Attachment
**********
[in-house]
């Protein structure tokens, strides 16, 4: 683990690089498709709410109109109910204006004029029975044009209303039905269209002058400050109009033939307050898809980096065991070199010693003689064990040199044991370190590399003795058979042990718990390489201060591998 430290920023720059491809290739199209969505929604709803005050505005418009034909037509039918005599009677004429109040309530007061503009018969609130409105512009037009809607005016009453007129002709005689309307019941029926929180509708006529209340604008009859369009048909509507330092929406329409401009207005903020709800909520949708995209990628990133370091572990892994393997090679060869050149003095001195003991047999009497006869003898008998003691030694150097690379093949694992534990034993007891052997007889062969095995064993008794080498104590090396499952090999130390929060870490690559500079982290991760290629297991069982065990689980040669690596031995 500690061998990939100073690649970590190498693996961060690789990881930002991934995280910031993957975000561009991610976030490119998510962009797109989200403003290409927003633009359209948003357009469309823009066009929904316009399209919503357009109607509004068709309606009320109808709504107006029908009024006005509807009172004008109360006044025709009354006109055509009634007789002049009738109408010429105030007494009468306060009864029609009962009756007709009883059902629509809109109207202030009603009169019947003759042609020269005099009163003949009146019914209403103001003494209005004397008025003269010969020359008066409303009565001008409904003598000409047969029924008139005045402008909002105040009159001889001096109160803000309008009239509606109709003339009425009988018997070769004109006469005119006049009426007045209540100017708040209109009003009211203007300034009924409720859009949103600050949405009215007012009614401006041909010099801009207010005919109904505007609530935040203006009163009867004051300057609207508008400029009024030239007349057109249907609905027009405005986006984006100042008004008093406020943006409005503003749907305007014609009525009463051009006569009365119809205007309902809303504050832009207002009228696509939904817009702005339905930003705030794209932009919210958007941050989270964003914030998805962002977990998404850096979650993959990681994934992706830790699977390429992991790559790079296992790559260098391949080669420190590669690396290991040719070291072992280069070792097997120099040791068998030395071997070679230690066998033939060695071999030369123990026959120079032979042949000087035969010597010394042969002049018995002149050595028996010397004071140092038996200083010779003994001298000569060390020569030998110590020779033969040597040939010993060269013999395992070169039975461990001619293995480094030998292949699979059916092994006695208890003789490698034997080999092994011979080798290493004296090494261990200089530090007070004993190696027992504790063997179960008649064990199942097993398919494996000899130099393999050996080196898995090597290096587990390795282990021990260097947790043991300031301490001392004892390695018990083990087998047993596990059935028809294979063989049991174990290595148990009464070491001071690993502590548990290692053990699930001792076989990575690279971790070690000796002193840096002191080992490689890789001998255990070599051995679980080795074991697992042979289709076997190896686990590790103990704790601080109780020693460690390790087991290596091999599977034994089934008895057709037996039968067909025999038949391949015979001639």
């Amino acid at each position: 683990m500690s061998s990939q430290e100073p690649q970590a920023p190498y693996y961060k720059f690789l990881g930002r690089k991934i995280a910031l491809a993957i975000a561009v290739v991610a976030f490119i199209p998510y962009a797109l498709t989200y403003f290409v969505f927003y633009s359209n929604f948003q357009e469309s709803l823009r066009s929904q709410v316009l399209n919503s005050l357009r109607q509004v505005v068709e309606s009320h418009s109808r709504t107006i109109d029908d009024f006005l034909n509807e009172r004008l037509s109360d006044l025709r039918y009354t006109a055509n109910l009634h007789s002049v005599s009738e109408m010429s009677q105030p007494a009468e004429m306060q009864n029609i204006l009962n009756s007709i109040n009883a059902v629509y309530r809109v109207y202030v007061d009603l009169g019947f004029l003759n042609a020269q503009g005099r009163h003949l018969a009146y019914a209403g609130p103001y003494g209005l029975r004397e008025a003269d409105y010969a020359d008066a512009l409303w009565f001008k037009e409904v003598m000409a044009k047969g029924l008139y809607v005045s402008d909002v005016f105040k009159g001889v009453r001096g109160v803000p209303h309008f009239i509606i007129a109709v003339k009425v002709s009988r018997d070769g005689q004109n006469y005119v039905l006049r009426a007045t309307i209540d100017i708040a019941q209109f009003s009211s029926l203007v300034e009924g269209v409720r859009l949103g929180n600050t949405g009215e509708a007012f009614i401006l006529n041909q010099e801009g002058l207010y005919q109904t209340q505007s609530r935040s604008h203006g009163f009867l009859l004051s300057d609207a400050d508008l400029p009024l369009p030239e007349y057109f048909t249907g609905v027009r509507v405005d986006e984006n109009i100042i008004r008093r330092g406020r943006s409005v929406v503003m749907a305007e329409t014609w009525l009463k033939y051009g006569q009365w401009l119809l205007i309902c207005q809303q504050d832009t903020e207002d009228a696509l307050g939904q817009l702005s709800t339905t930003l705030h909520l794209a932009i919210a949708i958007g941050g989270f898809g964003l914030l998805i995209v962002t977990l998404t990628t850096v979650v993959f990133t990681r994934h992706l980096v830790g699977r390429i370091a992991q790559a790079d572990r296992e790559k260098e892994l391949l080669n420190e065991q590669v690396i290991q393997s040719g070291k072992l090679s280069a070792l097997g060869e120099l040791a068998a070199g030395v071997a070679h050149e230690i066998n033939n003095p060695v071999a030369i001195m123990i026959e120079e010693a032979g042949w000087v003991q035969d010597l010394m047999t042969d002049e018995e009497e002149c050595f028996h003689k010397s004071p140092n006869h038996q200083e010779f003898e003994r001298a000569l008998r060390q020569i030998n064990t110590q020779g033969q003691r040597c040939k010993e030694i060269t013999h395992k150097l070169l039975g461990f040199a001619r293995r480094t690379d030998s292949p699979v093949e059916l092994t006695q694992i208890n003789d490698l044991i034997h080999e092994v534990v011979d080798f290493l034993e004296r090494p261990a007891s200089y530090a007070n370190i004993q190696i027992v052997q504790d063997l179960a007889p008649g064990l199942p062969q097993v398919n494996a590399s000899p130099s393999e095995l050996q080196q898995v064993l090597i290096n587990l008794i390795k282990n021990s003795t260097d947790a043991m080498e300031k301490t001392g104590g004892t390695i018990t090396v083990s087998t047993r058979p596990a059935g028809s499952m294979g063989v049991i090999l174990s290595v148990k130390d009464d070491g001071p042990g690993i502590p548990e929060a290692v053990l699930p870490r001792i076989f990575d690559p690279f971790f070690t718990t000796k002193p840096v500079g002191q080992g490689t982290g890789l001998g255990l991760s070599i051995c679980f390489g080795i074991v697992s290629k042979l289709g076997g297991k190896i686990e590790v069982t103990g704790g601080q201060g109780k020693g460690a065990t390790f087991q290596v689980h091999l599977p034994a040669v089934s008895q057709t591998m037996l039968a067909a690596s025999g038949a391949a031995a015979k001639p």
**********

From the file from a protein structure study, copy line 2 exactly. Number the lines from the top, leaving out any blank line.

């Protein structure tokens, strides 16, 4: 683990690089498709709410109109109910204006004029029975044009209303039905269209002058400050109009033939307050898809980096065991070199010693003689064990040199044991370190590399003795058979042990718990390489201060591998 430290920023720059491809290739199209969505929604709803005050505005418009034909037509039918005599009677004429109040309530007061503009018969609130409105512009037009809607005016009453007129002709005689309307019941029926929180509708006529209340604008009859369009048909509507330092929406329409401009207005903020709800909520949708995209990628990133370091572990892994393997090679060869050149003095001195003991047999009497006869003898008998003691030694150097690379093949694992534990034993007891052997007889062969095995064993008794080498104590090396499952090999130390929060870490690559500079982290991760290629297991069982065990689980040669690596031995 500690061998990939100073690649970590190498693996961060690789990881930002991934995280910031993957975000561009991610976030490119998510962009797109989200403003290409927003633009359209948003357009469309823009066009929904316009399209919503357009109607509004068709309606009320109808709504107006029908009024006005509807009172004008109360006044025709009354006109055509009634007789002049009738109408010429105030007494009468306060009864029609009962009756007709009883059902629509809109109207202030009603009169019947003759042609020269005099009163003949009146019914209403103001003494209005004397008025003269010969020359008066409303009565001008409904003598000409047969029924008139005045402008909002105040009159001889001096109160803000309008009239509606109709003339009425009988018997070769004109006469005119006049009426007045209540100017708040209109009003009211203007300034009924409720859009949103600050949405009215007012009614401006041909010099801009207010005919109904505007609530935040203006009163009867004051300057609207508008400029009024030239007349057109249907609905027009405005986006984006100042008004008093406020943006409005503003749907305007014609009525009463051009006569009365119809205007309902809303504050832009207002009228696509939904817009702005339905930003705030794209932009919210958007941050989270964003914030998805962002977990998404850096979650993959990681994934992706830790699977390429992991790559790079296992790559260098391949080669420190590669690396290991040719070291072992280069070792097997120099040791068998030395071997070679230690066998033939060695071999030369123990026959120079032979042949000087035969010597010394042969002049018995002149050595028996010397004071140092038996200083010779003994001298000569060390020569030998110590020779033969040597040939010993060269013999395992070169039975461990001619293995480094030998292949699979059916092994006695208890003789490698034997080999092994011979080798290493004296090494261990200089530090007070004993190696027992504790063997179960008649064990199942097993398919494996000899130099393999050996080196898995090597290096587990390795282990021990260097947790043991300031301490001392004892390695018990083990087998047993596990059935028809294979063989049991174990290595148990009464070491001071690993502590548990290692053990699930001792076989990575690279971790070690000796002193840096002191080992490689890789001998255990070599051995679980080795074991697992042979289709076997190896686990590790103990704790601080109780020693460690390790087991290596091999599977034994089934008895057709037996039968067909025999038949391949015979001639």